Jilly: The Case for the Oxford Comma

Do you care about the Oxford comma?

A few days ago my husband and I found ourselves in a discussion about punctuation with the lawyer who prepared our wills. She explained the need for clarity in legal drafting, and highlighted the danger that a misplaced punctuation mark could completely change the effect of a clause. I don’t know what made me think of it, but in a moment of word-geekery I checked the draft will in front of me and noticed that the list of our potential executors (Tom, Dick, Harry and Jane) was written without a comma after the penultimate name.

I asked, and was told that this is the approved punctuation for a list of items or names: apparently the legal manual of style in England does not favor the Oxford comma. The discovery surprised me. If the lack of a serial comma can make nonsense of a simple sentence like “Susan organized a party and invited her parents, the Queen of England and Richard Branson,” (clearly Her Majesty and Sir Richard are not Susan’s parents), then surely, I thought, it would have the potential to cause confusion in some contracts.

I was curious, so when I got home, I spent some quality time on the interwebs and was tickled to find that the United States Court of Appeals for the First Circuit recently issued a ruling that hinged on this very point, Continue reading

Jilly: Cold Start Case Study

This week the Ladies have been discussing cold starts, sharing their tips and tricks for finding their way into a scene or story when inspiration is nowhere to be found. As you’d expect, their recommendations are as different as their personalities and writing processes.

Michaeline talked yesterday about the excitement of bashing two or three different ideas together to generate story sparks, and then using her own memories and experiences as kindling for those sparks.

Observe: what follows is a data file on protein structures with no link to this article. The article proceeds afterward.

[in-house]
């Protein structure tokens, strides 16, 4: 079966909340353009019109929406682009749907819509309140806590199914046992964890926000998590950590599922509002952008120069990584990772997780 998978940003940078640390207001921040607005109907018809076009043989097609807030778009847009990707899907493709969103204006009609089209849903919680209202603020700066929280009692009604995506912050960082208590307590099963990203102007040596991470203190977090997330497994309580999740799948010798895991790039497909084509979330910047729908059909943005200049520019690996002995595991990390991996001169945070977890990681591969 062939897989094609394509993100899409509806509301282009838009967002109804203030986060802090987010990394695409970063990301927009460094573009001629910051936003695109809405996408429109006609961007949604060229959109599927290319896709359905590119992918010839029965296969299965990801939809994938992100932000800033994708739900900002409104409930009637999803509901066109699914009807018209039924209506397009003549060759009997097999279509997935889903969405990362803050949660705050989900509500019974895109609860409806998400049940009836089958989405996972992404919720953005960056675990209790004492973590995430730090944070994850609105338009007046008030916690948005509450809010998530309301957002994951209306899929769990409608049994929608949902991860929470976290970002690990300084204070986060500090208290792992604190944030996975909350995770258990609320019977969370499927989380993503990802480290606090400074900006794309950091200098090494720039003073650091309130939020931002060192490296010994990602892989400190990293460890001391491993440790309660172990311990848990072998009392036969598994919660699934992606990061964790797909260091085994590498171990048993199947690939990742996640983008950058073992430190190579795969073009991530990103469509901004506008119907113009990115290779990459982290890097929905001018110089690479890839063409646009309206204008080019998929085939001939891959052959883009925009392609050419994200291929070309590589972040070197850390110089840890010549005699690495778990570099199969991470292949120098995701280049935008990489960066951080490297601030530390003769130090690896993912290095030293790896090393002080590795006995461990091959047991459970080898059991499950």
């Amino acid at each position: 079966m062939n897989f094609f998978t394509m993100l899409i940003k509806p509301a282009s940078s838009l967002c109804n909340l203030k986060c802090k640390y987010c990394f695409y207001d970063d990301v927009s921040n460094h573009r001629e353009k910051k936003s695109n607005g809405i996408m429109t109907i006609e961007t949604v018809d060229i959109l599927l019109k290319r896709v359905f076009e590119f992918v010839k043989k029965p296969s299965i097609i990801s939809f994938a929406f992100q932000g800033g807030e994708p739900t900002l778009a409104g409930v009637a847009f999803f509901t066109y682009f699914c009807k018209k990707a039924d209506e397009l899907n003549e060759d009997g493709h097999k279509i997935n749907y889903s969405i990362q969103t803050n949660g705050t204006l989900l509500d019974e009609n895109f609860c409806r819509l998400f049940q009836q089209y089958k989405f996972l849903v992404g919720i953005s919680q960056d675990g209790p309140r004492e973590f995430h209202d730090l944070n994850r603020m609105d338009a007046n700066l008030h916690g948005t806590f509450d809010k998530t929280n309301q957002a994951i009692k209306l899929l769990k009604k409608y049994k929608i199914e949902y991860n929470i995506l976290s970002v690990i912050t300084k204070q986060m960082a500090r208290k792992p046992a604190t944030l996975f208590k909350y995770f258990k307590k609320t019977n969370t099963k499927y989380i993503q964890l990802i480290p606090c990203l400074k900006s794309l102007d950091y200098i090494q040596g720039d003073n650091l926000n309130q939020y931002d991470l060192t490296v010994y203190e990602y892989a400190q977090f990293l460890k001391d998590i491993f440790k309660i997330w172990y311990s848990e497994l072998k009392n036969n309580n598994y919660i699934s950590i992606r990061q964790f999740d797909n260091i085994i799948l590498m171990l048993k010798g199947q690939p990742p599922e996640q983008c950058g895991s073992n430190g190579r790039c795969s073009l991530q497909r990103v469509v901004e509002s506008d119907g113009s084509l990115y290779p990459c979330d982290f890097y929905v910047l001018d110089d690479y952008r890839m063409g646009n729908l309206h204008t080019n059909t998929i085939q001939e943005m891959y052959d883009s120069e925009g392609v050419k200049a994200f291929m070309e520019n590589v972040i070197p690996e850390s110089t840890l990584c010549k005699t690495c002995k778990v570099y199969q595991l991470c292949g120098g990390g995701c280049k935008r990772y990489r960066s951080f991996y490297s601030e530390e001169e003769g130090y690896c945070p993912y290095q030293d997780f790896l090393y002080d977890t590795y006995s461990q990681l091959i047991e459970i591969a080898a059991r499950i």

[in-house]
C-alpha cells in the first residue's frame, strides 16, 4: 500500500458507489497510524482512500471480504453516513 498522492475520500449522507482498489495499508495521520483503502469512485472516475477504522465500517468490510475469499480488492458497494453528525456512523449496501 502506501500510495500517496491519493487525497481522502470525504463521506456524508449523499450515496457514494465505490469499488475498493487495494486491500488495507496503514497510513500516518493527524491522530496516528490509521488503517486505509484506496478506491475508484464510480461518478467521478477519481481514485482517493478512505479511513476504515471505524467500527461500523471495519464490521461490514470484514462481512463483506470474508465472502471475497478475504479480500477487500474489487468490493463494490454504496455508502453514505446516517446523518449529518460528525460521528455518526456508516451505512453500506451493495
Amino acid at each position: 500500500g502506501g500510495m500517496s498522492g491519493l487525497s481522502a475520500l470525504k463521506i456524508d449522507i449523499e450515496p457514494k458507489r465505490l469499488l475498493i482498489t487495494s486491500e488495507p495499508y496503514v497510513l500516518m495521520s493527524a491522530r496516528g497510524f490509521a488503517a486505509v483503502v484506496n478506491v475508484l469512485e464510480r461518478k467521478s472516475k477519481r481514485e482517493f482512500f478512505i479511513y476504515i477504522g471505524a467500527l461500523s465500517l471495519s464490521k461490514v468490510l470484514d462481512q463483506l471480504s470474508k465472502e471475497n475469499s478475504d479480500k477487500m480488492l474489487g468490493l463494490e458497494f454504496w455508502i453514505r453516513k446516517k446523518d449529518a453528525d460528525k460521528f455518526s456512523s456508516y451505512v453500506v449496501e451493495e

That sounds like fun, but I’m not usually looking for story starters. When I commit to a character, I like to spend lots of time in their world. I’m like the worst kind of nosy neighbor: I want to know everything about everyone in the whole community. For Alexis’s epic I have at least five major areas to explore and a tentative series end date of some time in 2020.

I’m not a detailed planner like Nancy. I know roughly where I’m headed and who will join me on the journey, but until I start to write I don’t know the details. I have to cold start the beginning of each book, and I usually hit more icy patches as I’m writing.

I find that my writing troubles usually stem from my characters. If the story goes cold, it’s because I haven’t challenged them, or I don’t know them well enough to figure out how they’d react, and why.

Momentum helps me. If I spend quality time with my characters on a regular basis, they’re top of my mind and I learn a little more about them every day. If I take a break from them, I lose that proximity and have to spend time getting to know them all over again. Just like real people—if you don’t see someone for a month, or a year, it takes a while to get back into the swing of the relationship.

Right now, I’m the poster child for cold starts. Since my mum died in mid-January I’ve had neither the time nor the inclination to write. Add in some family downtime over Christmas and New Year, and I reckon it must be two months since I really got to grips with Alexis. I want to get back to work, but my story brain is feeling sluggish and unresponsive.

I decided to try Continue reading

Jilly: Evaluating an Edit Report

So how’s the New Year shaping up for you?

I started January with a new challenge—deciding how to respond to my very first professional content edit. I’d previously seen the excellent report the editor, Karen Dale Harris, wrote for Jeanne’s The Demon Always Wins, so I knew roughly what to expect. That didn’t mean I was ready for it.

The overview/summary report alone ran to 24 pages, and covered everything from subgenre choice and the implications of that, to characters, conflict, plot, plot holes, world-building, language choices, inconsistencies…you get the idea. I’ll just say that it’s not a comfortable experience to have one’s every last choice subjected to such detailed scrutiny. Continue reading